Empire State Drug Development - An architectural wonder teaches the biopharmaceutical industry a valuable lesson in project management. - BioPharm International


Empire State Drug Development
An architectural wonder teaches the biopharmaceutical industry a valuable lesson in project management.

BioPharm International Supplements
Volume 25, Issue 3, pp. s24-s26


After creating the foundations of the project, communicating the blueprint effectively can avoid crises during later phases. For the contractors of the Empire State Building, enabling clear and consistent communication among 3400 workers across 60 different trades may have seemed almost impossible at first. But failure to do so would have resulted in catastrophe, if the building had exceeded its timeline and budget. Regular status checks, meetings, and reminders helped create a tangible picture of the finished deliverable for everyone, so that all effort focused in the same direction: up. Drug development projects should be no different.

A skilled project manager has to coordinate communications and is responsible for ensuring that every step of the work plan is thoroughly documented and accessible to team members. Clear channels of communication help prevent misinformation from developing and spreading, reduce risk, and promote collaborative team relationships. Regular and orchestrated conference calls and team meetings, which are then well-documented and shared, help ensure project transparency and the free flow of accurate information.


Biopharmaceutical companies of any size must define a clear decision-making process for the development project to run smoothly. Smaller firms are generally more nimble than larger organizations, but regardless of how fast or slow the process is, a common understanding of who has decision-making authority and what the turnaround times are prevents frustration. Such clear lines of authority become especially important when problems arise; quick decision-making reduces delays that can eat into precious funding.


Just as poorly constructed buildings are more likely to topple, drug products have no room for error. Project managers, whether internal or CDMO based, should have the authority to acquire and coordinate resources, request and receive cooperation from team members, and make informed decisions. The project manager must be responsible for anticipating needs, overseeing costs, identifying and addressing issues that emerge, and realizing that the project is progressing as planned.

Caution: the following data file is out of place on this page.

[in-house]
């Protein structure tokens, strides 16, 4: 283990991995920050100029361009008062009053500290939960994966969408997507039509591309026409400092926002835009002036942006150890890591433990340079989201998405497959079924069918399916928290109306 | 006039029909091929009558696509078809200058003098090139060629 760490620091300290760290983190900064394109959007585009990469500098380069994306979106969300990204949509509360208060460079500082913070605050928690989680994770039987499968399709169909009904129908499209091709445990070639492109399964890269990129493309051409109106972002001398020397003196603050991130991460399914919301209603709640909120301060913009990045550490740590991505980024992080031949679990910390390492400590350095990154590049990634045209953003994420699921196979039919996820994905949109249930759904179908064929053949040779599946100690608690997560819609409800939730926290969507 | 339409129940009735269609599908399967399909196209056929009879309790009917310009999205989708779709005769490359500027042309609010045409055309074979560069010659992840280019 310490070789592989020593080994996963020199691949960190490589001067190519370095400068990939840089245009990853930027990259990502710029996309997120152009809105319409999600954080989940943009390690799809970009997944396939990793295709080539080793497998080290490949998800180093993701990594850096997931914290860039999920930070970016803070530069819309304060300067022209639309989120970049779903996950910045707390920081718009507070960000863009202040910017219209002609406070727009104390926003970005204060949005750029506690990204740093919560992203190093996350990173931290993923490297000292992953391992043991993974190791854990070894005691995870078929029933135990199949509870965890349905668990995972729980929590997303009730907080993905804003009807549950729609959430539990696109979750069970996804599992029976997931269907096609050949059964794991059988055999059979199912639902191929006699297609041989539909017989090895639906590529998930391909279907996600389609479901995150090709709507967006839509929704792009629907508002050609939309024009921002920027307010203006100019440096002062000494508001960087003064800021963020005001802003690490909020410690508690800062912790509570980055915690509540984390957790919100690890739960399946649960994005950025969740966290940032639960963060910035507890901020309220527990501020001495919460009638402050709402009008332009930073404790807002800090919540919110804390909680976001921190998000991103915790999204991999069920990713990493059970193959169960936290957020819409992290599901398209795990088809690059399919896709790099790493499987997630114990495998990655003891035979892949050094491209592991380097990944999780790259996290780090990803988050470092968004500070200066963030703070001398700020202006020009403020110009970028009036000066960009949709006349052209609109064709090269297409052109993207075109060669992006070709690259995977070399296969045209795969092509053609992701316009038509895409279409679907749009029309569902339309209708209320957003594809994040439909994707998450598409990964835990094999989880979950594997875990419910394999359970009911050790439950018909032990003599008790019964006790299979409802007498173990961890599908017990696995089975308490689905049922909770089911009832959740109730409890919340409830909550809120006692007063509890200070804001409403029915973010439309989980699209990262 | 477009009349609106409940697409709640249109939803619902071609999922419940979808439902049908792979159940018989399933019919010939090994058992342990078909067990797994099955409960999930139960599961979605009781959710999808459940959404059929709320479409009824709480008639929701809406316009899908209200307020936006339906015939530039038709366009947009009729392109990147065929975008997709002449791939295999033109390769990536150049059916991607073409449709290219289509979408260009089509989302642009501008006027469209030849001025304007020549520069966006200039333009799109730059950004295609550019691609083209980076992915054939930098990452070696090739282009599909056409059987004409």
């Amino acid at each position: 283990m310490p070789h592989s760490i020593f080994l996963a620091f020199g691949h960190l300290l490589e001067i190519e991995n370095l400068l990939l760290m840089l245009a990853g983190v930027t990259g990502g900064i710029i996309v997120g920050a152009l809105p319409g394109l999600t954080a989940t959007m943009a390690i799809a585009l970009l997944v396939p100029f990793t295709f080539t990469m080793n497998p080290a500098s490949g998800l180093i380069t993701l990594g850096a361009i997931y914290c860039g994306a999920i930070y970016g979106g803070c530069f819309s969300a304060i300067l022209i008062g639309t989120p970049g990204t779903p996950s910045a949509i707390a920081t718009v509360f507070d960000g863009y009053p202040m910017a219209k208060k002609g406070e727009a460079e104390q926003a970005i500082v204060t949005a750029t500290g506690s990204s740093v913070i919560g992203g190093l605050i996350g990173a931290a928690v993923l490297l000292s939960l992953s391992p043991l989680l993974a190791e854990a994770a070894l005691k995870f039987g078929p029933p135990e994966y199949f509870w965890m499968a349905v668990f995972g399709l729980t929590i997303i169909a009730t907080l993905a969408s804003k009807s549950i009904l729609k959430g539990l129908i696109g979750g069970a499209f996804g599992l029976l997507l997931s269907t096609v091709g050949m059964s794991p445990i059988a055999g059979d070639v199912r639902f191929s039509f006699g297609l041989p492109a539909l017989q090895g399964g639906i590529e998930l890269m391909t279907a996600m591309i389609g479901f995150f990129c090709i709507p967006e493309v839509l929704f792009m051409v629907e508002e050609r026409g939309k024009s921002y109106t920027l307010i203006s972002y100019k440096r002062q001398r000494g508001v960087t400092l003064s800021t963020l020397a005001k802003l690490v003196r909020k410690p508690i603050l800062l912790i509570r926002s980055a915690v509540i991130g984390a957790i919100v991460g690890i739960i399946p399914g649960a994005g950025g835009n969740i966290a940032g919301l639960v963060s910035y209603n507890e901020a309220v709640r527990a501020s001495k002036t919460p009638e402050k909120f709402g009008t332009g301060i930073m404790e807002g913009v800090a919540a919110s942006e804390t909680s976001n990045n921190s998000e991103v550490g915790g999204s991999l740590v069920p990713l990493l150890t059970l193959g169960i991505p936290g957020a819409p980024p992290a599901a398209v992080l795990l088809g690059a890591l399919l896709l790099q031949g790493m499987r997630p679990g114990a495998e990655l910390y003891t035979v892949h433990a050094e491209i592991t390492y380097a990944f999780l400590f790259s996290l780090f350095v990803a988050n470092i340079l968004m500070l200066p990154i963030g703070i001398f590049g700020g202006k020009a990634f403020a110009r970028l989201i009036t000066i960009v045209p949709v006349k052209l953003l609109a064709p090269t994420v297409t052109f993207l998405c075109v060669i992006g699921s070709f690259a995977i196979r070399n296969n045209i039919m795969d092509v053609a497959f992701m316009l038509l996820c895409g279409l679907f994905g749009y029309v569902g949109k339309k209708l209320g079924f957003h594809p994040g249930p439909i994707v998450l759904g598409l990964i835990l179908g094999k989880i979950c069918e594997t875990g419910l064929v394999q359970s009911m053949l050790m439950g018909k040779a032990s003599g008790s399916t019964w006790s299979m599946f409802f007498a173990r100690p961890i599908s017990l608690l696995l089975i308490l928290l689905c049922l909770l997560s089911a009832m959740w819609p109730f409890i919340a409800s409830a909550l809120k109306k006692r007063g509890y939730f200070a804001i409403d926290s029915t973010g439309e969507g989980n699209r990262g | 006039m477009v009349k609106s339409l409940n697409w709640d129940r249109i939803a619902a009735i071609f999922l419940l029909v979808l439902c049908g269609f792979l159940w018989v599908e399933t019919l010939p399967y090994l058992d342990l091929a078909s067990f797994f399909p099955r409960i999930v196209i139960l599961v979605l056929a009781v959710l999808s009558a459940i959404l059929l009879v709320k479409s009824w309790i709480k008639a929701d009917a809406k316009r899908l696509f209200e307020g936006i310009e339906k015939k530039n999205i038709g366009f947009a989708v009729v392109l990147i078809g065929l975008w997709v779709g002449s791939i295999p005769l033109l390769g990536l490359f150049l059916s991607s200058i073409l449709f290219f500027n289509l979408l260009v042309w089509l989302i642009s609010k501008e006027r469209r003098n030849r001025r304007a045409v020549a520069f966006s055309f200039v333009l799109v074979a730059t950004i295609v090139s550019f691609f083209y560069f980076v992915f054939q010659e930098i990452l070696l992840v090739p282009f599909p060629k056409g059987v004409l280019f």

The project manager should not just be a taskmaster; he or she should also be the chief motivator—keeping people energized and positive, especially when the pressure is on and people's nerves start to fray. A project manager who can create a trusting and collaborative environment is a major asset to the project.


Many smaller biotech companies produce innovative science but may have limited experience with technical and regulatory issues. These organizations may wish to partner with a CDMO throughout the development process, starting at the preclinical stage or Phase I.

Early-stage products often hit unexpected roadblocks so biotech companies should be prepared to respond quickly by analyzing the problem, developing a solution, and then swiftly updating project specifications—all while staying within timeline and budget. The depth of experience, capacity for innovation, and flexibility of an experienced CDMO can lend vital support.

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